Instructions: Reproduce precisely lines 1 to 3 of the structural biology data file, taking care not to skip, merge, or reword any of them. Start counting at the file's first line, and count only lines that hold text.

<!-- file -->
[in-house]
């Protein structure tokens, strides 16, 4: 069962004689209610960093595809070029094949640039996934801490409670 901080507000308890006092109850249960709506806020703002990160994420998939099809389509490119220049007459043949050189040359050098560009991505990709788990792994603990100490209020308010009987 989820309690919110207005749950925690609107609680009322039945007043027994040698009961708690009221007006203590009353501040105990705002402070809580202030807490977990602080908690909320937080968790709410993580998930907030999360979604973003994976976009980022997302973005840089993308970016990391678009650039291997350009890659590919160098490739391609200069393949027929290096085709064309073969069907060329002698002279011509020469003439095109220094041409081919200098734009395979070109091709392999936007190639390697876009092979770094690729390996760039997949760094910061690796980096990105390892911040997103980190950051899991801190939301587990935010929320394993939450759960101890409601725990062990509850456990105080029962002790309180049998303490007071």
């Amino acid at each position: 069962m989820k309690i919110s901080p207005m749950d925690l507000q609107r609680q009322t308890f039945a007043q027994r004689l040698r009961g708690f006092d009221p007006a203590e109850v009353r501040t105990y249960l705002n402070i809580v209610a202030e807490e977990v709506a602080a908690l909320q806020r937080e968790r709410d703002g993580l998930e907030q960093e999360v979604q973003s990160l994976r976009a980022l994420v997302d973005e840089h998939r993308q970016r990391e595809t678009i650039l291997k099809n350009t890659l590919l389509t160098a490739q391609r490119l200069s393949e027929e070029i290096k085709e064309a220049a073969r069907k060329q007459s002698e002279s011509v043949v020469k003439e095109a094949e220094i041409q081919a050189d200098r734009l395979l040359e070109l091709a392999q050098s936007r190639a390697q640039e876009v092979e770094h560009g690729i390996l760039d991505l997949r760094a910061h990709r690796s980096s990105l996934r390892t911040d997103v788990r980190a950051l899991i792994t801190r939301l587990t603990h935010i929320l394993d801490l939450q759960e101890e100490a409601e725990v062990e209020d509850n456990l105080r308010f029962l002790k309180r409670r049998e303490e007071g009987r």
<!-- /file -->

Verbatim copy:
[in-house]
């Protein structure tokens, strides 16, 4: 069962004689209610960093595809070029094949640039996934801490409670 901080507000308890006092109850249960709506806020703002990160994420998939099809389509490119220049007459043949050189040359050098560009991505990709788990792994603990100490209020308010009987 989820309690919110207005749950925690609107609680009322039945007043027994040698009961708690009221007006203590009353501040105990705002402070809580202030807490977990602080908690909320937080968790709410993580998930907030999360979604973003994976976009980022997302973005840089993308970016990391678009650039291997350009890659590919160098490739391609200069393949027929290096085709064309073969069907060329002698002279011509020469003439095109220094041409081919200098734009395979070109091709392999936007190639390697876009092979770094690729390996760039997949760094910061690796980096990105390892911040997103980190950051899991801190939301587990935010929320394993939450759960101890409601725990062990509850456990105080029962002790309180049998303490007071």
């Amino acid at each position: 069962m989820k309690i919110s901080p207005m749950d925690l507000q609107r609680q009322t308890f039945a007043q027994r004689l040698r009961g708690f006092d009221p007006a203590e109850v009353r501040t105990y249960l705002n402070i809580v209610a202030e807490e977990v709506a602080a908690l909320q806020r937080e968790r709410d703002g993580l998930e907030q960093e999360v979604q973003s990160l994976r976009a980022l994420v997302d973005e840089h998939r993308q970016r990391e595809t678009i650039l291997k099809n350009t890659l590919l389509t160098a490739q391609r490119l200069s393949e027929e070029i290096k085709e064309a220049a073969r069907k060329q007459s002698e002279s011509v043949v020469k003439e095109a094949e220094i041409q081919a050189d200098r734009l395979l040359e070109l091709a392999q050098s936007r190639a390697q640039e876009v092979e770094h560009g690729i390996l760039d991505l997949r760094a910061h990709r690796s980096s990105l996934r390892t911040d997103v788990r980190a950051l899991i792994t801190r939301l587990t603990h935010i929320l394993d801490l939450q759960e101890e100490a409601e725990v062990e209020d509850n456990l105080r308010f029962l002790k309180r409670r049998e303490e007071g009987r």